Other recent fast chargers installed by the state are in Watertown and Malone. Hughes said NYPA is also looking at Keene and Lake Placid for future installations. But those investments, Hughes readily admits, are not enough on their own.
“There are huge swaths, especially in that southwestern section of the park, where there’s no fast charging infrastructure at all,” Hughes said. Part of NYPA’s plan is to build in those places where there might not yet be a business case for it.
But eventually the hope is to spur private developers to start building chargers on their own properties, too. The state’s “Make-Ready” Program supports this by covering up to 90% of the infrastructure costs for developers to make a site ready for EV charging.
It’s all guided by larger climate goals set into law in 2019 under the Climate Leadership and Community Protection Act. The state wants to reduce overall greenhouse gas emissions by 85% by 2050, and in the near term wants to see 850,000 fully electric vehicles on the road by 2025.
Current snapshot of existing charging locations
Map courtesy of Plugshare.com
Charging stations explained
The types of EV charging stations:
Level 1 Chargers: This is the equivalent of plugging into a regular outlet, like the kind you have in your home. It’s the slowest way to charge, and usually delivers two to five miles of range per hour.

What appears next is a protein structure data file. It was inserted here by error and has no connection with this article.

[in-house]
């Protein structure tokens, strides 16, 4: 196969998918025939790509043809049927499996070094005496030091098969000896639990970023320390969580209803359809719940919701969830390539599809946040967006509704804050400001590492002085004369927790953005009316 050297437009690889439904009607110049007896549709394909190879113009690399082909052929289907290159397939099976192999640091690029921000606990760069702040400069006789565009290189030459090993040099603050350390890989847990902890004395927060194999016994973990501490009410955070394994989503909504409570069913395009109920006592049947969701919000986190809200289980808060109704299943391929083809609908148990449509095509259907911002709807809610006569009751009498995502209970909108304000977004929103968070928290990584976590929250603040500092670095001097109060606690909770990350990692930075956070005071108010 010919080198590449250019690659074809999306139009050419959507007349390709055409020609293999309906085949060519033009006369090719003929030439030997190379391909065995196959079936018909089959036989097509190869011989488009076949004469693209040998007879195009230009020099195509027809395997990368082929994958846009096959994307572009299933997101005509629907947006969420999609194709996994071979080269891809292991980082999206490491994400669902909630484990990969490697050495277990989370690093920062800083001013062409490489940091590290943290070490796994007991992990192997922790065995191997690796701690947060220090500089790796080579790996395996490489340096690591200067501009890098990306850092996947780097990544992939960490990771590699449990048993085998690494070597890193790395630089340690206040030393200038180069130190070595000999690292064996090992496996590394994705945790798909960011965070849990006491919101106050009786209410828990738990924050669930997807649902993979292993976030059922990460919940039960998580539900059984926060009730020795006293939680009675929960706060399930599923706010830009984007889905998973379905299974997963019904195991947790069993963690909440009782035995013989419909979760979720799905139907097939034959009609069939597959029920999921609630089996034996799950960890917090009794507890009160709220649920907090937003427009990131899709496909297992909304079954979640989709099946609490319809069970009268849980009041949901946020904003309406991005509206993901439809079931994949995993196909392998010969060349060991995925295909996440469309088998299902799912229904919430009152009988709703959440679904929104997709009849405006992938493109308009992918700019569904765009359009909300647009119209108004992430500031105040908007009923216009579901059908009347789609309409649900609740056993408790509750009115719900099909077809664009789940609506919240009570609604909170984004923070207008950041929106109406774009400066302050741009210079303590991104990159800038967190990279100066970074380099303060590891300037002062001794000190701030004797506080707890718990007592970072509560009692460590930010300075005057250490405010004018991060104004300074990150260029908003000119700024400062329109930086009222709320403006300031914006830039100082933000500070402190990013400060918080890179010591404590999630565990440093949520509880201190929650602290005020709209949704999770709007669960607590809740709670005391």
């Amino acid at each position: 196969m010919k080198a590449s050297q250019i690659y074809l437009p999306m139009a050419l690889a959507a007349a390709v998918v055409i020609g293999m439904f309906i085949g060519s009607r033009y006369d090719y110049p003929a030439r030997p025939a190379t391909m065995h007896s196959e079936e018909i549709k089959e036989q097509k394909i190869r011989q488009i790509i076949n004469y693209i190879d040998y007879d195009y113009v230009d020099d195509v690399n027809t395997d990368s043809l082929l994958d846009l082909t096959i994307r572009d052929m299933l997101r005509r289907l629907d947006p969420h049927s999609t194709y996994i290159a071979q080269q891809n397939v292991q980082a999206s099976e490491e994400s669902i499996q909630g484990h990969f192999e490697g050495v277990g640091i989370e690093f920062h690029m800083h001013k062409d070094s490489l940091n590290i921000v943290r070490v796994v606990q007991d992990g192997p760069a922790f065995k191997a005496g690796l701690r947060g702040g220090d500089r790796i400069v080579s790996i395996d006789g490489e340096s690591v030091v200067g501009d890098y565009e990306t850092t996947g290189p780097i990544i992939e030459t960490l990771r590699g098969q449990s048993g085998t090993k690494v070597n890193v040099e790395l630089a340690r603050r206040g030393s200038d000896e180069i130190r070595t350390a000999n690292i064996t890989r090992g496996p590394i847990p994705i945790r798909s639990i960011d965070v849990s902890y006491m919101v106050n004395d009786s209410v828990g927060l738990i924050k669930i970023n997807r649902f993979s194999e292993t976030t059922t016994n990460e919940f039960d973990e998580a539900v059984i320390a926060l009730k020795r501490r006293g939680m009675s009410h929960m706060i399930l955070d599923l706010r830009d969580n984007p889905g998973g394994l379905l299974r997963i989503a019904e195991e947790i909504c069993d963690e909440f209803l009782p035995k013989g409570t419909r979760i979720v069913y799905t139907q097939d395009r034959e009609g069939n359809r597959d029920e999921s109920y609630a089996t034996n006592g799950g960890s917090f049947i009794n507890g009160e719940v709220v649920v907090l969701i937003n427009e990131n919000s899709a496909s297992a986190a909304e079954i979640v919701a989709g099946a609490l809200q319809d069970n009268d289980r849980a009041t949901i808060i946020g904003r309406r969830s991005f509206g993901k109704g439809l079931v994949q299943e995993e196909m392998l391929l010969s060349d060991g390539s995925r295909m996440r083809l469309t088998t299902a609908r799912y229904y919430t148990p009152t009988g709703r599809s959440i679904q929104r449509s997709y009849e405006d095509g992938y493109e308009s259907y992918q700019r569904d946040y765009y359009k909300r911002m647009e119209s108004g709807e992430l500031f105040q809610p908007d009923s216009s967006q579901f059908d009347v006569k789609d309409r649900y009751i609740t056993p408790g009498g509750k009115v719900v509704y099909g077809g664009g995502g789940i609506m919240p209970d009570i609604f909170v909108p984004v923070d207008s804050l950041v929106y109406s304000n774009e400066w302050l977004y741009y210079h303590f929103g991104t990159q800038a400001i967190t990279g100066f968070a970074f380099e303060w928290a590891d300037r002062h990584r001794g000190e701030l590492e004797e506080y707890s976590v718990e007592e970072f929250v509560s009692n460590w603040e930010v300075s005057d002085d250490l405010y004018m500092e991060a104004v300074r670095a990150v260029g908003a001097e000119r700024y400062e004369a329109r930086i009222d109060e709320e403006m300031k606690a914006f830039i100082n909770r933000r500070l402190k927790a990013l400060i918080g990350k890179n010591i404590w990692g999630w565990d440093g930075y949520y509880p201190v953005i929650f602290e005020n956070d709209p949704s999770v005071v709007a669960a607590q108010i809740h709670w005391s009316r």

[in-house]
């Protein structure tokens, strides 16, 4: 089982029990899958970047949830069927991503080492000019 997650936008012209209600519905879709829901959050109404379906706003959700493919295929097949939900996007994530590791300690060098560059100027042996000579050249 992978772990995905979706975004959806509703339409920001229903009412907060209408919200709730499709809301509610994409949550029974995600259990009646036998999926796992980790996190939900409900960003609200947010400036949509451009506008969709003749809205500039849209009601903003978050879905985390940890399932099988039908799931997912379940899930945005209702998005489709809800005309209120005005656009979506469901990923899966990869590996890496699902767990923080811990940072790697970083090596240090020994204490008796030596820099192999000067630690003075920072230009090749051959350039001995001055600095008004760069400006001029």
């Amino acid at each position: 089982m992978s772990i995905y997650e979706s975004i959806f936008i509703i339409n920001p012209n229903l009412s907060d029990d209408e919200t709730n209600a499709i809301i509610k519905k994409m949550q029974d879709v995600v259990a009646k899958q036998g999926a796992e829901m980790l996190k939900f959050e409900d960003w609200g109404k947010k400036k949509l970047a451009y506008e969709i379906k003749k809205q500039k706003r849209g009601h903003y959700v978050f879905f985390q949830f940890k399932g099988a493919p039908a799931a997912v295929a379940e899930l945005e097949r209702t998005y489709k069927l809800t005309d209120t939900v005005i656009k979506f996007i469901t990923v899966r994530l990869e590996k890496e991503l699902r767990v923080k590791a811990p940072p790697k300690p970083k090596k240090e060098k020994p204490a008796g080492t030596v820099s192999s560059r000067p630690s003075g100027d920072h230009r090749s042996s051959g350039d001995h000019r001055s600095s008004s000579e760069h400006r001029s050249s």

Level 2 Chargers: This type of charging is a step up, and is the most common one found at public charging stations or at workplaces. It can deliver about 10 to 20 miles of range per hour.
Level 3 Chargers: This is the gold standard of charging. Also known as “DC Fast Chargers,” these chargers can deliver 60 to 80 miles of range in 20 minutes.
(Information from https://www.energy.gov/)
Where the rubber hits the road
The terrain of the Adirondacks makes owning an electric vehicle a less-than-obvious choice. Hills, cold weather and long distances all work against battery range, and could make it difficult for some to justify driving electric.